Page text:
When I Experienced More, I Became Disenchanted with Less

What happened? For years, I savored the taste of DQ ice cream sandwiches, but once I experienced the taste of a Dietsch’s ice cream sandwich, I became completely disenchanted with DQ ice cream sandwiches. Was it because Dairy Queen changed their recipe? Not at all. It was because I had experienced the taste of an ice cream sandwich which was so much better that it made the DQ ice cream sandwich taste disgusting.[1] All those years I had settled for DQ ice cream sandwiches which were disgusting compared to the far-superior Dietsch’s ice cream sandwiches.

We do this same thing every single day. We become so desperate to be happy that we’re willing to grab any happiness we can find, even if it’s only a small ounce of temporary happiness. Instead of holding out for Dietsch’s ice cream sandwiches, we settle for DQ ice cream sandwiches. Instead of experiencing an intimate relationship with a loving spouse, we settle for one-night stands. Instead of pursuing happiness in the creator of the universe, we settle for the temporary, ever-disappointing happiness we find in his creation. As C. S. Lewis once wrote:

Indeed, if we consider the unblushing promises of reward and the staggering nature of the rewards promised in the Gospels, it would seem that Our Lord finds our desires not too strong, but too weak. We are half-hearted creatures, fooling about with drink and sex and ambition when infinite joy is offered us, like an ignorant child who wants to go on making mud pies in a slum because he cannot imagine what is meant by the offer of a holiday at the sea. We are far too easily pleased.[2]

Like C. S. Lewis, I believe the biggest hindrance to your and my happiness is that our desires to be happy are not too strong, but too weak. We’ve experienced painful disappointment after painful disappointment in our lives, and as a coping mechanism we’ve successfully suppressed our desire for happiness in order to lessen the pain. We’ve reasoned with ourselves that if we can completely kill every desire we have to experience happiness, then when we don’t experience it, we won’t feel pain, and when we do experience it, it’ll seem like a special treat. The only thing this logic is doing is robbing us of the joy we can experience by allowing our desires for happiness to be so strong that we’re unwilling to settle for anything less than a full tank of happiness.

What Can Quench My Hunger for Happiness

When I first came to this discovery, I began trying to figure out how to increase my desire for happiness. I went searching for it. I prayed for it. I even reasoned that it was okay to glut myself on things which brought me temporary happiness such as Dietsch’s ice cream sandwiches in order to try to maximize my happiness. But I was really doing nothing more than making the same mistake which had originally gotten me to the point where I had suppressed the desire for happiness: I was settling for temporary happiness in things which can’t really quench my long-term hunger for happiness. Had I continued on that path, I would’ve done nothing more than repeated the same cycle all over again of trying to find long-term happiness in things which can only provide temporary happiness.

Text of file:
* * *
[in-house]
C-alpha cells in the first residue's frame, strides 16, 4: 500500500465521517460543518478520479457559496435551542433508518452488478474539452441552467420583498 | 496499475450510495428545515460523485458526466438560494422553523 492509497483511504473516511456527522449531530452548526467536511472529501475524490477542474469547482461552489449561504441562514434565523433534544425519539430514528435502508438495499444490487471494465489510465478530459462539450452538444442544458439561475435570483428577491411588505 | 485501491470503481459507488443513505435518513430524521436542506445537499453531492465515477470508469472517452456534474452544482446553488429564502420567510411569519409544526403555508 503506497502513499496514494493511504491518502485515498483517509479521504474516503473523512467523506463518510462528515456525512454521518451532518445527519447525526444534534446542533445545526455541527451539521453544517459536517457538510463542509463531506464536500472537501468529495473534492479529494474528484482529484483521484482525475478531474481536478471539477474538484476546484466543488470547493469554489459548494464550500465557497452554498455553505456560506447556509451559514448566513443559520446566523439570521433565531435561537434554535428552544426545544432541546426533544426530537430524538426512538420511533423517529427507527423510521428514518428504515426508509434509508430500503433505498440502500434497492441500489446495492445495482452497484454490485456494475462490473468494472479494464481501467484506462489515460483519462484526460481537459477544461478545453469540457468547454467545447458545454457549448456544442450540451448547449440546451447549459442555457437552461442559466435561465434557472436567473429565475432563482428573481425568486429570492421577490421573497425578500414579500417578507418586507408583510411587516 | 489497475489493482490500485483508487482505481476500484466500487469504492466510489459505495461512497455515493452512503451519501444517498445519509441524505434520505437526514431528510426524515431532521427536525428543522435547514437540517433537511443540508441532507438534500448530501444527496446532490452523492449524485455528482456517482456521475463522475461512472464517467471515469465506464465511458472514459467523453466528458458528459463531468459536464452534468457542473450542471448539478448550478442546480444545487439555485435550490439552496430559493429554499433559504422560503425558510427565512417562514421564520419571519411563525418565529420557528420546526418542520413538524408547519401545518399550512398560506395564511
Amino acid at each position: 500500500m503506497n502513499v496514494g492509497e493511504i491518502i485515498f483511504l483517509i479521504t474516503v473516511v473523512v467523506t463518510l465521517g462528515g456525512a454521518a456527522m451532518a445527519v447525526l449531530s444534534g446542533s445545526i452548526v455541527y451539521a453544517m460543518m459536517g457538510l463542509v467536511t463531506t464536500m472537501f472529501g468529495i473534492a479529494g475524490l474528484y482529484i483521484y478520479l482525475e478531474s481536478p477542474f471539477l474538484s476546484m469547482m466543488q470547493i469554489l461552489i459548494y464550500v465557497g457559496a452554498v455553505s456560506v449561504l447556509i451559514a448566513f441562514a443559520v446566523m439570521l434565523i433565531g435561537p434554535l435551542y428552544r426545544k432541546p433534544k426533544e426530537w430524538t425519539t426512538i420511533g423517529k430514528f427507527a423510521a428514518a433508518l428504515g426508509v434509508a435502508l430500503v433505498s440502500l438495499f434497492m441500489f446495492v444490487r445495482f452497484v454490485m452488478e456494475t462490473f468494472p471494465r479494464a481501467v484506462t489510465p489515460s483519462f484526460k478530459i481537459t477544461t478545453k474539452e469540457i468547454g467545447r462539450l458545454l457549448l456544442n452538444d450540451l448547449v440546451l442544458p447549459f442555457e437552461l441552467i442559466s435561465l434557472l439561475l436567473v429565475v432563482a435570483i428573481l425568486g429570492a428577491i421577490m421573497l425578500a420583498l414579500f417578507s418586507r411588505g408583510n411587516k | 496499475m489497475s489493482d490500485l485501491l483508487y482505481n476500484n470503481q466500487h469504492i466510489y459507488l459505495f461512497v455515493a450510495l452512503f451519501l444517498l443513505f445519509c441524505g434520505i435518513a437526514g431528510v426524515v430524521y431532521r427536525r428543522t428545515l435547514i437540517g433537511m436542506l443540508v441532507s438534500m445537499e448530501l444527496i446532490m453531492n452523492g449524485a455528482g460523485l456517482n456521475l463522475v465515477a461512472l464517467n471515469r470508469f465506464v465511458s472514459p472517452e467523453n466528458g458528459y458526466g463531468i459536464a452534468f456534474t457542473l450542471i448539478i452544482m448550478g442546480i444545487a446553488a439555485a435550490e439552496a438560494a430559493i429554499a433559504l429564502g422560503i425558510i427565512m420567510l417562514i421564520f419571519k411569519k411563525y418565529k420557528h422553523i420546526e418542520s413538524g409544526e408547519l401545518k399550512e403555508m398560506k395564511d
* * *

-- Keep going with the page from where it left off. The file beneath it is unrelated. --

What can quench my hunger for long-term happiness? In the Bible, Jesus said, “I am the bread of life; whoever comes to me shall not hunger, and whoever believes in me shall never thirst.”[3] Does Jesus really possess the ability to quench our hunger for happiness? I can tell you from my own personal experience that he continues to quench more and more my hunger for happiness day after day. But if you’re still skeptical, consider this question: If the creator of the universe is powerful enough to give life to everything in the universe, why wouldn’t the creator of the universe also be able to quench our desire for happiness, a desire which he built into us?

Maybe you’re feeling pretty down right now and aren’t experiencing happiness at all. Maybe you’re feeling like you’ve just been coasting for years, hoping that there’s more, but not quite knowing where to find it. Then again, maybe for the most part you’re experiencing happiness, but still have a deep yearning for something more. If any of those are you, I would encourage you to ask God to allow you to experience the type of happiness he can offer, a type of happiness that won’t come through the created things in this world, but through him. As Jesus once said, “Whoever drinks of the water that I will give him will never be thirsty again.”[4]

[1] I don’t want you to get the impression that I think Dairy Queen ice cream sandwiches are disgusting. They are not disgusting. A Dietsch’s ice cream sandwich’s taste is so superior to that of a DQ ice cream sandwich that on a comparative basis, it’s disgusting.
[2] C. S. Lewis, The Weight of Glory and Other Addresses, rev. ed. (New York: HarperCollins, 1980), 26.
[3] John 6:35.
[4] John 4:14.